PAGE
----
Aug. 3, 2013
Greg Robinson (73) is entrenched as Auburn's left tackle (Todd Van Emst photo)
By Phillip Marshall
AUBURN, Ala. – For Greg Robinson, it’s time. He knows it. His teammates know it. His coaches know it. That’s why he dedicated himself in the weightroom during the offseason, why he spent extra hours watching film.
Robinson came to Auburn from Thibodeaux, La., in 2011 as one of the more decorated offensive line prospects in the country. At 6-foot-6 and almost 300 pounds, he was already physically imposing. Recruiting analysts predicted he would be an immediate impact player. Robinson believed it, too.
But instead of making a splash as a freshman, Robinson redshirted, toiling on the scout team far from the cheering crowd. He spent his Saturday mornings doing grueling redshirt workouts.
Robinson was disappointed and unhappy, but he drew strength from his grandmother back in Thibodeaux and from his teammates. He saw it through. Even before he played in a game, he knew he’d done the right thing.
“I think the redshirting process was really helpful for me,” Robinson said. “It gave me time to develop, get stronger, smarter and understand it more.”
Robinson started 11 out of 12 games in 2012 at left tackle. He held his own, but he wasn’t a star. And he suffered with his teammates through a 3-9 season. He understands a lot more now. He’s seen all he wants to see of the dark side of college football.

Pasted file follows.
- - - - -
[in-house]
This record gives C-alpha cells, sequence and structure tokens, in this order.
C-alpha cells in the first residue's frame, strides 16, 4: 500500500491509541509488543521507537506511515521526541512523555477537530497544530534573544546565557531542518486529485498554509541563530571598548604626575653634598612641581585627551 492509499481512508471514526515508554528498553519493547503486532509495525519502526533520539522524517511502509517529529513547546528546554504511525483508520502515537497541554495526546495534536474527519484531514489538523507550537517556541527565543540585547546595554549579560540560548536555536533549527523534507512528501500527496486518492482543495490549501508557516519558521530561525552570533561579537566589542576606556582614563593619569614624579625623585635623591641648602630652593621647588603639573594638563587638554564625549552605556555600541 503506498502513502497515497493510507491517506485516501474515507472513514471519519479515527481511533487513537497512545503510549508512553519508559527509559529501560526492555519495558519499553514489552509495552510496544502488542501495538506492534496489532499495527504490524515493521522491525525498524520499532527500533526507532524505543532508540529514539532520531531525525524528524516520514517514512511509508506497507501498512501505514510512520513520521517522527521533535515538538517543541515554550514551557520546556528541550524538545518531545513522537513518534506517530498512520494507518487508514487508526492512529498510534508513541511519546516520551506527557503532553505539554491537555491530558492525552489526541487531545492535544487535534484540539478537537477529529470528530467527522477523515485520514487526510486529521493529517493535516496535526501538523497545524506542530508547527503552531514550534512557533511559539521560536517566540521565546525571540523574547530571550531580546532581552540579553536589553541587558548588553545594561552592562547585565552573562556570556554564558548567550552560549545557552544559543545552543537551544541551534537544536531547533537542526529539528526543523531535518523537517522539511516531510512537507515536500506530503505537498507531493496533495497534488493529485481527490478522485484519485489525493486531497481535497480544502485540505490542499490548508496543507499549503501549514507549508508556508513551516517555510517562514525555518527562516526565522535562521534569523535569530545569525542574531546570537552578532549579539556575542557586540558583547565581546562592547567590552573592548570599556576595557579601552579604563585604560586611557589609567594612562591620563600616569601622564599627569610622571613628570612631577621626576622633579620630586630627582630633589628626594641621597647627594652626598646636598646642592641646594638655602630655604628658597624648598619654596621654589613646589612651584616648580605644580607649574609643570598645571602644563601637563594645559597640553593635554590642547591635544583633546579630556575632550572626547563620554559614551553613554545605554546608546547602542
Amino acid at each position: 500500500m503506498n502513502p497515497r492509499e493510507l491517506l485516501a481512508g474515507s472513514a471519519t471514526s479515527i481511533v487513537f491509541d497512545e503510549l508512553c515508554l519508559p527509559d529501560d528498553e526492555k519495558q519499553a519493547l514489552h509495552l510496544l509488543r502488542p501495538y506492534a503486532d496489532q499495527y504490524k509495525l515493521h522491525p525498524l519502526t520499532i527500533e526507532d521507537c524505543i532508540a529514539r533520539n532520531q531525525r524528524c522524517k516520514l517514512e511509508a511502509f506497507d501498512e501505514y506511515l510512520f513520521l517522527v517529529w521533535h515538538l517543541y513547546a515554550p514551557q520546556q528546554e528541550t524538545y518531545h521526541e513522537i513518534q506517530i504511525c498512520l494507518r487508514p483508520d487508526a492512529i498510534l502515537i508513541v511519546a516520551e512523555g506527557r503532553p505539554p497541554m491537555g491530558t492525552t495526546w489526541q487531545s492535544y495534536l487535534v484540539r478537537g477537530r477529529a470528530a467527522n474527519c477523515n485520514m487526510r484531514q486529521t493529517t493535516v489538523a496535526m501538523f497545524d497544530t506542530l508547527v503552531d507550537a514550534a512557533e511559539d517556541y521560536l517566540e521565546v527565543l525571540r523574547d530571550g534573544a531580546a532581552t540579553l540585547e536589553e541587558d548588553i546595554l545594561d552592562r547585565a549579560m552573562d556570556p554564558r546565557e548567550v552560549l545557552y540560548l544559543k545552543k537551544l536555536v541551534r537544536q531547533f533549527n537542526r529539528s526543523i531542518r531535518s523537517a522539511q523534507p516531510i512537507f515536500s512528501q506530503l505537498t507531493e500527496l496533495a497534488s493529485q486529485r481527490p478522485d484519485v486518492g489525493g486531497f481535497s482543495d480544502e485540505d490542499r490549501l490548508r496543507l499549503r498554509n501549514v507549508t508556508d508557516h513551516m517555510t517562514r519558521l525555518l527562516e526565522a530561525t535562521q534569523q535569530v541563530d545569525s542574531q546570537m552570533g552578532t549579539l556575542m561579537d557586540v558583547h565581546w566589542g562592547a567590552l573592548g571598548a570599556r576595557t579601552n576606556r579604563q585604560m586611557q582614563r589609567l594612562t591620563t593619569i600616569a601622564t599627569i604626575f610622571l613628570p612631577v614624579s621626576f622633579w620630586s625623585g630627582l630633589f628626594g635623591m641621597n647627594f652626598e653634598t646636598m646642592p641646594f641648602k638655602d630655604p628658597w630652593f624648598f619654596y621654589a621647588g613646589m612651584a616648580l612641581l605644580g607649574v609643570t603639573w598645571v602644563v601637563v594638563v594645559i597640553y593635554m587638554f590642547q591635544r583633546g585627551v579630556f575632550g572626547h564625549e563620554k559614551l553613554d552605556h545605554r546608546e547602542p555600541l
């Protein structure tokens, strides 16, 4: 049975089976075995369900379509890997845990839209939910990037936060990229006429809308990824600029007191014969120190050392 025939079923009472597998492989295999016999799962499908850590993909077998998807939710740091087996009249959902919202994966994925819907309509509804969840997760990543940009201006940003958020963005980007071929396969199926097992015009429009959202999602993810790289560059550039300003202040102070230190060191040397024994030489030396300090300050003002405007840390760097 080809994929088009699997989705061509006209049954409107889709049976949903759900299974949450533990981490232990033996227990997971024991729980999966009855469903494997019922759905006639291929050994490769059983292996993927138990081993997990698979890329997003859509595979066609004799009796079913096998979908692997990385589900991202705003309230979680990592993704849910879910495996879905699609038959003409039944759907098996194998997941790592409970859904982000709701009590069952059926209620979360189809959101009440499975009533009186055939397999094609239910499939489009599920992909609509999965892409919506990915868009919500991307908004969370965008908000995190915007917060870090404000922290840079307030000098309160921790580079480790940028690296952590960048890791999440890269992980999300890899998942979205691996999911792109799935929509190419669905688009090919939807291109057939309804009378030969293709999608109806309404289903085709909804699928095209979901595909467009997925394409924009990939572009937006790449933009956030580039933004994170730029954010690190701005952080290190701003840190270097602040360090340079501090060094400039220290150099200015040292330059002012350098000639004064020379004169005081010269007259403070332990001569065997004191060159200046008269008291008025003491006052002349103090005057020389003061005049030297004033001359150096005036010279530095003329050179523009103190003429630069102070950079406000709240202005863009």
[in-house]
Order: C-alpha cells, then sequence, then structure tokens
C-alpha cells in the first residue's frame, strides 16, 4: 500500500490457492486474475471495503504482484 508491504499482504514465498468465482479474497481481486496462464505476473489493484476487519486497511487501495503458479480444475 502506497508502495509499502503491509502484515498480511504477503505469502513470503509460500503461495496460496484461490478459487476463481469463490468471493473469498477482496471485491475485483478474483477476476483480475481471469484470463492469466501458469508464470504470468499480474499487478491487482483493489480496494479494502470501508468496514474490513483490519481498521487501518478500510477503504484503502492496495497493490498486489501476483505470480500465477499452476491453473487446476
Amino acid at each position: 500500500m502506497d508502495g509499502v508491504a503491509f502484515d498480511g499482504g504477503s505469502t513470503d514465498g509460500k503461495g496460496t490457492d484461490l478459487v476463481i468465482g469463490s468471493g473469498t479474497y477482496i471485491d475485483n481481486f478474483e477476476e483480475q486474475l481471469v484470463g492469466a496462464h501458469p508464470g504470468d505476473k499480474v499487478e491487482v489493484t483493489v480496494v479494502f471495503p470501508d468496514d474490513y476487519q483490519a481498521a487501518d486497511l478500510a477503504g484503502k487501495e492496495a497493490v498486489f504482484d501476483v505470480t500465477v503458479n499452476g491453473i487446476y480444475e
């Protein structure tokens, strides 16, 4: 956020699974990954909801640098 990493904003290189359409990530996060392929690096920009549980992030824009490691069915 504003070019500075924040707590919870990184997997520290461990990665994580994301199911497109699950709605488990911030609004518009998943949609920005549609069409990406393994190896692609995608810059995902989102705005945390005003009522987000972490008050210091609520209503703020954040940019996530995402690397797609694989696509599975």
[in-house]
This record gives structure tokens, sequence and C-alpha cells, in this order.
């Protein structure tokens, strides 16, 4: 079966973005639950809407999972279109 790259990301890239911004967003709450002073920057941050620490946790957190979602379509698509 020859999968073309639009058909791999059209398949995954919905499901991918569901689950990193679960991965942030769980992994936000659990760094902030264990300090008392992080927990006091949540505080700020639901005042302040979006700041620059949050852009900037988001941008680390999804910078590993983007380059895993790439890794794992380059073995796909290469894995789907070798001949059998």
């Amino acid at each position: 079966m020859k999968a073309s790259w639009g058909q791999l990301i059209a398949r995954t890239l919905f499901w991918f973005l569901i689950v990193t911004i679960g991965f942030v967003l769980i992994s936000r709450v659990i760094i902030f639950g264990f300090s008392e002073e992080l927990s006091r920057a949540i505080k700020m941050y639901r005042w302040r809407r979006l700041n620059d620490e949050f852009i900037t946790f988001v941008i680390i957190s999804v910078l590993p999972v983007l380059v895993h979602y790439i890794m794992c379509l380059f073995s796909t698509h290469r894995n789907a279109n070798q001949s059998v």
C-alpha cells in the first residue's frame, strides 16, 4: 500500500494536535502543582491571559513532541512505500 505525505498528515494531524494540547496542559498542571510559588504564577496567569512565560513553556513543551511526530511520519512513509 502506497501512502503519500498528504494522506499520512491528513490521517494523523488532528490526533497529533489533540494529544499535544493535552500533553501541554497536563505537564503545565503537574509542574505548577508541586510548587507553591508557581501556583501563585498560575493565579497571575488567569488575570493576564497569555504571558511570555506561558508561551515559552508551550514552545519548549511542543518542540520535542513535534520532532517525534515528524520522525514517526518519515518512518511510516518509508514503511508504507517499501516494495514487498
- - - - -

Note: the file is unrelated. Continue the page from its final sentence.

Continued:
Friday, Robinson and his teammates went to work in Gus Malzahn’s first preseason camp as Auburn head coach.
“It was kind of hot, but we had a good time out there, just getting back to it,” Robinson said. “You know what I’m saying? Everybody was encouraging one another, trying to push everybody through. We had a lot of pace. We’re trying to get the edge back.”
Under the unforgiving August sun, Robinson saw and felt the benefits of months of hard work since last season ended on the lowest of notes with a 49-0 loss at Alabama.
As Robinson watched tape of himself from last season, he saw a recurring theme. He won more battles than he lost, but some of them he should have won in dominant fashion and didn’t do it.
“One thing I watched over and over on film was I struggled with my hand placement,” Robinson said. “That made it harder in situations where it shouldn’t have been harder.”
Robinson went into offseason workouts wanting to get stronger in his upper body, and he did. But it didn’t stop there. He weighed in Friday morning at 320 rock solid pounds.
“I gained weight, but it was pretty much all muscle,” Robinson said “The offseason went great. We worked hard. I was trying to get stronger with my upper body, and eventually that will improve my hands, too. I got quicker with my feet.”
Robinson, with dozens of offers, could have stayed close to home and played at LSU. But he withstood immense community pressure and signed with Auburn instead. He didn’t expect to redshirt, but he did. He didn’t expect a coaching change, but he got one. Through it all, he persevered.
When Auburn season opens its season four weeks from today against Washington State at Jordan-Hare Stadium, Robinson will begin a climb he believes will take him to the heights he dreamed of as he signed his letter of intent on that February day in 2011.
Phillip Marshall is a Senior Writer for AuburnTigers.com. Follow Marshall on Twitter: